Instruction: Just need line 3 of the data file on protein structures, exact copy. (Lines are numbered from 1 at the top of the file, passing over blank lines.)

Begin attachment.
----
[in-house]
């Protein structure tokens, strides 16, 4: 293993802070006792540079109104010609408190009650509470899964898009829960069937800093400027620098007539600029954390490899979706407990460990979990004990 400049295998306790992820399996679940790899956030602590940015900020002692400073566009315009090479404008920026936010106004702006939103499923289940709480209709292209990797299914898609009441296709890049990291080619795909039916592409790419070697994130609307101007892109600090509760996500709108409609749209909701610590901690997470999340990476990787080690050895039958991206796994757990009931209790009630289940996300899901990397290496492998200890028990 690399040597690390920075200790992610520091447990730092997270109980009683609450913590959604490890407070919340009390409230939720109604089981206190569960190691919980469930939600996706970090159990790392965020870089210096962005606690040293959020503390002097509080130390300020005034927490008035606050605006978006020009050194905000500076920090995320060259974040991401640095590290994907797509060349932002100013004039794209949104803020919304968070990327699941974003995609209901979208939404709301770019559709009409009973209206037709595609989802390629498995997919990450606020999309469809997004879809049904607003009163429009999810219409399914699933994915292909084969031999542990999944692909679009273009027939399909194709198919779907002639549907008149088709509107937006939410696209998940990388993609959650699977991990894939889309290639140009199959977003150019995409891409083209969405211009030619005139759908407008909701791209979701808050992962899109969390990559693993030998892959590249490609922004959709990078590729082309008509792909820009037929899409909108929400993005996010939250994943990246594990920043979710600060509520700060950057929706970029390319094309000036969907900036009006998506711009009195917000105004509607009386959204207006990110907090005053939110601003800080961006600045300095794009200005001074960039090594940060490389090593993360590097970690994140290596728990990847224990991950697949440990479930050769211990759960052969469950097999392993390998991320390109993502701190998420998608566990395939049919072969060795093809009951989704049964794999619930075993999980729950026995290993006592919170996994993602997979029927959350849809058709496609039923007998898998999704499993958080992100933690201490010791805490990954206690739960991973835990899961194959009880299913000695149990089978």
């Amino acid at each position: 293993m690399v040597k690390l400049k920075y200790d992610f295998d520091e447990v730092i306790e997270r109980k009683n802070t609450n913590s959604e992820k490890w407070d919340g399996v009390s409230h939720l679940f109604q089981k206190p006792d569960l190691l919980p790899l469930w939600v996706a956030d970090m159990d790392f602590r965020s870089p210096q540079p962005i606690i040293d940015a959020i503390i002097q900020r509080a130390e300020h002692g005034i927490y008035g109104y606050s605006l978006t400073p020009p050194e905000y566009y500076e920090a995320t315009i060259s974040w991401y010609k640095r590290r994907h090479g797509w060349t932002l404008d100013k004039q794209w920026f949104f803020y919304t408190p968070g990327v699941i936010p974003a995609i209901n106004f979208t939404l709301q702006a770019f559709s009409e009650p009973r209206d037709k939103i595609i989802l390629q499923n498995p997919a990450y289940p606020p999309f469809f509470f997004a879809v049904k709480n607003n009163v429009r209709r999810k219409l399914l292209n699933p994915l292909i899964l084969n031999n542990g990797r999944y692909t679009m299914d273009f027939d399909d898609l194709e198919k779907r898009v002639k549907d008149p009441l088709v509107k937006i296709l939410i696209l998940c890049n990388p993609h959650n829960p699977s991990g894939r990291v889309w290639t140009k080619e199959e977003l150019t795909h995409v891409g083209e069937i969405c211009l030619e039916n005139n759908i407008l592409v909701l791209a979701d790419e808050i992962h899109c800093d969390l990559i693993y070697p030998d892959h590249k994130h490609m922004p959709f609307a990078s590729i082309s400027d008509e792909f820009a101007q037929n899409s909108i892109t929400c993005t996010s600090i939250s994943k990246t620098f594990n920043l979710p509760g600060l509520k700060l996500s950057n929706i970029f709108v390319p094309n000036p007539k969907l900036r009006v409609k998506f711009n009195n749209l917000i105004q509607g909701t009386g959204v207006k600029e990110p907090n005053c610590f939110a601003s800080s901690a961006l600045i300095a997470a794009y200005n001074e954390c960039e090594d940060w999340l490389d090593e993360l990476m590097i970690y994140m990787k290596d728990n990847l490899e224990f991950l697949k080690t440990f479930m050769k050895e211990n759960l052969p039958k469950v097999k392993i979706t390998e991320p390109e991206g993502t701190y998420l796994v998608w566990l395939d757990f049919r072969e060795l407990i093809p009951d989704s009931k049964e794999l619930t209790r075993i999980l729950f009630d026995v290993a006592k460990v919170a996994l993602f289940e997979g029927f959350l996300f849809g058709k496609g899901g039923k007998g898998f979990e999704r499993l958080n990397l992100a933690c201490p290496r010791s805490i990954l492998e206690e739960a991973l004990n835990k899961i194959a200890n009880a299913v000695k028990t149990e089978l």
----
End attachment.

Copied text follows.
């Amino acid at each position: 293993m690399v040597k690390l400049k920075y200790d992610f295998d520091e447990v730092i306790e997270r109980k009683n802070t609450n913590s959604e992820k490890w407070d919340g399996v009390s409230h939720l679940f109604q089981k206190p006792d569960l190691l919980p790899l469930w939600v996706a956030d970090m159990d790392f602590r965020s870089p210096q540079p962005i606690i040293d940015a959020i503390i002097q900020r509080a130390e300020h002692g005034i927490y008035g109104y606050s605006l978006t400073p020009p050194e905000y566009y500076e920090a995320t315009i060259s974040w991401y010609k640095r590290r994907h090479g797509w060349t932002l404008d100013k004039q794209w920026f949104f803020y919304t408190p968070g990327v699941i936010p974003a995609i209901n106004f979208t939404l709301q702006a770019f559709s009409e009650p009973r209206d037709k939103i595609i989802l390629q499923n498995p997919a990450y289940p606020p999309f469809f509470f997004a879809v049904k709480n607003n009163v429009r209709r999810k219409l399914l292209n699933p994915l292909i899964l084969n031999n542990g990797r999944y692909t679009m299914d273009f027939d399909d898609l194709e198919k779907r898009v002639k549907d008149p009441l088709v509107k937006i296709l939410i696209l998940c890049n990388p993609h959650n829960p699977s991990g894939r990291v889309w290639t140009k080619e199959e977003l150019t795909h995409v891409g083209e069937i969405c211009l030619e039916n005139n759908i407008l592409v909701l791209a979701d790419e808050i992962h899109c800093d969390l990559i693993y070697p030998d892959h590249k994130h490609m922004p959709f609307a990078s590729i082309s400027d008509e792909f820009a101007q037929n899409s909108i892109t929400c993005t996010s600090i939250s994943k990246t620098f594990n920043l979710p509760g600060l509520k700060l996500s950057n929706i970029f709108v390319p094309n000036p007539k969907l900036r009006v409609k998506f711009n009195n749209l917000i105004q509607g909701t009386g959204v207006k600029e990110p907090n005053c610590f939110a601003s800080s901690a961006l600045i300095a997470a794009y200005n001074e954390c960039e090594d940060w999340l490389d090593e993360l990476m590097i970690y994140m990787k290596d728990n990847l490899e224990f991950l697949k080690t440990f479930m050769k050895e211990n759960l052969p039958k469950v097999k392993i979706t390998e991320p390109e991206g993502t701190y998420l796994v998608w566990l395939d757990f049919r072969e060795l407990i093809p009951d989704s009931k049964e794999l619930t209790r075993i999980l729950f009630d026995v290993a006592k460990v919170a996994l993602f289940e997979g029927f959350l996300f849809g058709k496609g899901g039923k007998g898998f979990e999704r499993l958080n990397l992100a933690c201490p290496r010791s805490i990954l492998e206690e739960a991973l004990n835990k899961i194959a200890n009880a299913v000695k028990t149990e089978l």